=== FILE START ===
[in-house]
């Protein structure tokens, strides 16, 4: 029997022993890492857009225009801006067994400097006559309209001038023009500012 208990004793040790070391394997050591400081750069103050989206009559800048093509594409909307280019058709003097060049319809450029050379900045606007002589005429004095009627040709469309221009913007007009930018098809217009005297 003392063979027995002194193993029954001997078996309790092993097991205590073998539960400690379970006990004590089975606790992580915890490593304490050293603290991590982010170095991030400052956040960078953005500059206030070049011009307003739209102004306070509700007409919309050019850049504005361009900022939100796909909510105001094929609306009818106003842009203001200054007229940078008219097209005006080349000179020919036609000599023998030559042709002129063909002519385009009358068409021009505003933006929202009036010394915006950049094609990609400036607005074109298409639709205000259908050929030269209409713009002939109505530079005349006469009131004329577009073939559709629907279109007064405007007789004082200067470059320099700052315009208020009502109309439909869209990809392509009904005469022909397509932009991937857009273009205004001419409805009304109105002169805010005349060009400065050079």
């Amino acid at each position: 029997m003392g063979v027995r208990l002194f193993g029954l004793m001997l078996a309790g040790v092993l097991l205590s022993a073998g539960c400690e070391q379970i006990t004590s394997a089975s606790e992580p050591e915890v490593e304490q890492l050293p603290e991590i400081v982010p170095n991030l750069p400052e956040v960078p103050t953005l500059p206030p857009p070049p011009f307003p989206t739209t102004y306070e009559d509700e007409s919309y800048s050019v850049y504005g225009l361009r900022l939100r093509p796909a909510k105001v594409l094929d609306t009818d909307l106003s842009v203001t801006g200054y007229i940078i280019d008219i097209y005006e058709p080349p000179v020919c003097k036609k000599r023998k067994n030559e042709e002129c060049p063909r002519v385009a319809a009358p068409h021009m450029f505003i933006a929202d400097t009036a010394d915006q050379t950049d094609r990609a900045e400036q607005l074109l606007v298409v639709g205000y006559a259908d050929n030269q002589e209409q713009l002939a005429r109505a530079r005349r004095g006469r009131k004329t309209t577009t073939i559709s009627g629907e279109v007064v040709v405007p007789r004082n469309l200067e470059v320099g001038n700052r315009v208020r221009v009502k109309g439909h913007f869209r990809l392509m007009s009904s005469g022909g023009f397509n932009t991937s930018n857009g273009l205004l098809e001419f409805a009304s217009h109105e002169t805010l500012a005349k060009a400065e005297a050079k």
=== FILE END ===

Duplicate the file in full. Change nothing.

[in-house]
């Protein structure tokens, strides 16, 4: 029997022993890492857009225009801006067994400097006559309209001038023009500012 208990004793040790070391394997050591400081750069103050989206009559800048093509594409909307280019058709003097060049319809450029050379900045606007002589005429004095009627040709469309221009913007007009930018098809217009005297 003392063979027995002194193993029954001997078996309790092993097991205590073998539960400690379970006990004590089975606790992580915890490593304490050293603290991590982010170095991030400052956040960078953005500059206030070049011009307003739209102004306070509700007409919309050019850049504005361009900022939100796909909510105001094929609306009818106003842009203001200054007229940078008219097209005006080349000179020919036609000599023998030559042709002129063909002519385009009358068409021009505003933006929202009036010394915006950049094609990609400036607005074109298409639709205000259908050929030269209409713009002939109505530079005349006469009131004329577009073939559709629907279109007064405007007789004082200067470059320099700052315009208020009502109309439909869209990809392509009904005469022909397509932009991937857009273009205004001419409805009304109105002169805010005349060009400065050079």
């Amino acid at each position: 029997m003392g063979v027995r208990l002194f193993g029954l004793m001997l078996a309790g040790v092993l097991l205590s022993a073998g539960c400690e070391q379970i006990t004590s394997a089975s606790e992580p050591e915890v490593e304490q890492l050293p603290e991590i400081v982010p170095n991030l750069p400052e956040v960078p103050t953005l500059p206030p857009p070049p011009f307003p989206t739209t102004y306070e009559d509700e007409s919309y800048s050019v850049y504005g225009l361009r900022l939100r093509p796909a909510k105001v594409l094929d609306t009818d909307l106003s842009v203001t801006g200054y007229i940078i280019d008219i097209y005006e058709p080349p000179v020919c003097k036609k000599r023998k067994n030559e042709e002129c060049p063909r002519v385009a319809a009358p068409h021009m450029f505003i933006a929202d400097t009036a010394d915006q050379t950049d094609r990609a900045e400036q607005l074109l606007v298409v639709g205000y006559a259908d050929n030269q002589e209409q713009l002939a005429r109505a530079r005349r004095g006469r009131k004329t309209t577009t073939i559709s009627g629907e279109v007064v040709v405007p007789r004082n469309l200067e470059v320099g001038n700052r315009v208020r221009v009502k109309g439909h913007f869209r990809l392509m007009s009904s005469g022909g023009f397509n932009t991937s930018n857009g273009l205004l098809e001419f409805a009304s217009h109105e002169t805010l500012a005349k060009a400065e005297a050079k």